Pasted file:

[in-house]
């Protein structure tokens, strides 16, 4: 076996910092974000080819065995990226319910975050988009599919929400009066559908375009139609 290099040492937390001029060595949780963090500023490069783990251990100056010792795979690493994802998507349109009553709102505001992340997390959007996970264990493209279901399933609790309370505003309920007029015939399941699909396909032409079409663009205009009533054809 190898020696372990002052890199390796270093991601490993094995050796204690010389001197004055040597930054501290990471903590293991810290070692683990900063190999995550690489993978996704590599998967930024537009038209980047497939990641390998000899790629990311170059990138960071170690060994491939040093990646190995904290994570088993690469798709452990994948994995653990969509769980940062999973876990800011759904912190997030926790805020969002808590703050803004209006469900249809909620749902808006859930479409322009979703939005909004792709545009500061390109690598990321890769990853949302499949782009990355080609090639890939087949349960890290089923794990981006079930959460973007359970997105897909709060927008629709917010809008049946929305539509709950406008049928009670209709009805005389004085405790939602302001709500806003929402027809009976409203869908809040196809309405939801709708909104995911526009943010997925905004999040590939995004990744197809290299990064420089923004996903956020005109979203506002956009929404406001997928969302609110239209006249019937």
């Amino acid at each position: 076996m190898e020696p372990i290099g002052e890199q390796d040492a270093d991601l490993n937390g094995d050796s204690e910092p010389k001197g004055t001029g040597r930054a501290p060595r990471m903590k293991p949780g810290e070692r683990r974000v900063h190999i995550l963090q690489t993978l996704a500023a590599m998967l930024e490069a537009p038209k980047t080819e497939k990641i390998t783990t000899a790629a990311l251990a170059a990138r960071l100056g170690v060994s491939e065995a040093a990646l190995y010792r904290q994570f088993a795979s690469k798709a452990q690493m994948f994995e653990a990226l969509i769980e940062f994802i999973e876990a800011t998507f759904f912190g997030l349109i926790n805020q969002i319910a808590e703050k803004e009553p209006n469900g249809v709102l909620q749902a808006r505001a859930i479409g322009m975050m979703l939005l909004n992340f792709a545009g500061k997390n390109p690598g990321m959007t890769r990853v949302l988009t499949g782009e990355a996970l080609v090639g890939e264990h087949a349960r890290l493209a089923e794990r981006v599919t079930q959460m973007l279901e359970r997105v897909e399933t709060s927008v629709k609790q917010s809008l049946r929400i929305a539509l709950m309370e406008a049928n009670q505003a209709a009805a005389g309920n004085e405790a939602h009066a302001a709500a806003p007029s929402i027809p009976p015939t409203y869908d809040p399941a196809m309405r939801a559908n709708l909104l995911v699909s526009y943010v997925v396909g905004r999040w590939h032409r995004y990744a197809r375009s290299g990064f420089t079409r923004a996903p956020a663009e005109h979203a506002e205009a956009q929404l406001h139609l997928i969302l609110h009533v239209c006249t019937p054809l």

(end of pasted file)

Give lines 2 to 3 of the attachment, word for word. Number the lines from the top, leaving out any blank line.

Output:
């Protein structure tokens, strides 16, 4: 076996910092974000080819065995990226319910975050988009599919929400009066559908375009139609 290099040492937390001029060595949780963090500023490069783990251990100056010792795979690493994802998507349109009553709102505001992340997390959007996970264990493209279901399933609790309370505003309920007029015939399941699909396909032409079409663009205009009533054809 190898020696372990002052890199390796270093991601490993094995050796204690010389001197004055040597930054501290990471903590293991810290070692683990900063190999995550690489993978996704590599998967930024537009038209980047497939990641390998000899790629990311170059990138960071170690060994491939040093990646190995904290994570088993690469798709452990994948994995653990969509769980940062999973876990800011759904912190997030926790805020969002808590703050803004209006469900249809909620749902808006859930479409322009979703939005909004792709545009500061390109690598990321890769990853949302499949782009990355080609090639890939087949349960890290089923794990981006079930959460973007359970997105897909709060927008629709917010809008049946929305539509709950406008049928009670209709009805005389004085405790939602302001709500806003929402027809009976409203869908809040196809309405939801709708909104995911526009943010997925905004999040590939995004990744197809290299990064420089923004996903956020005109979203506002956009929404406001997928969302609110239209006249019937």
């Amino acid at each position: 076996m190898e020696p372990i290099g002052e890199q390796d040492a270093d991601l490993n937390g094995d050796s204690e910092p010389k001197g004055t001029g040597r930054a501290p060595r990471m903590k293991p949780g810290e070692r683990r974000v900063h190999i995550l963090q690489t993978l996704a500023a590599m998967l930024e490069a537009p038209k980047t080819e497939k990641i390998t783990t000899a790629a990311l251990a170059a990138r960071l100056g170690v060994s491939e065995a040093a990646l190995y010792r904290q994570f088993a795979s690469k798709a452990q690493m994948f994995e653990a990226l969509i769980e940062f994802i999973e876990a800011t998507f759904f912190g997030l349109i926790n805020q969002i319910a808590e703050k803004e009553p209006n469900g249809v709102l909620q749902a808006r505001a859930i479409g322009m975050m979703l939005l909004n992340f792709a545009g500061k997390n390109p690598g990321m959007t890769r990853v949302l988009t499949g782009e990355a996970l080609v090639g890939e264990h087949a349960r890290l493209a089923e794990r981006v599919t079930q959460m973007l279901e359970r997105v897909e399933t709060s927008v629709k609790q917010s809008l049946r929400i929305a539509l709950m309370e406008a049928n009670q505003a209709a009805a005389g309920n004085e405790a939602h009066a302001a709500a806003p007029s929402i027809p009976p015939t409203y869908d809040p399941a196809m309405r939801a559908n709708l909104l995911v699909s526009y943010v997925v396909g905004r999040w590939h032409r995004y990744a197809r375009s290299g990064f420089t079409r923004a996903p956020a663009e005109h979203a506002e205009a956009q929404l406001h139609l997928i969302l609110h009533v239209c006249t019937p054809l």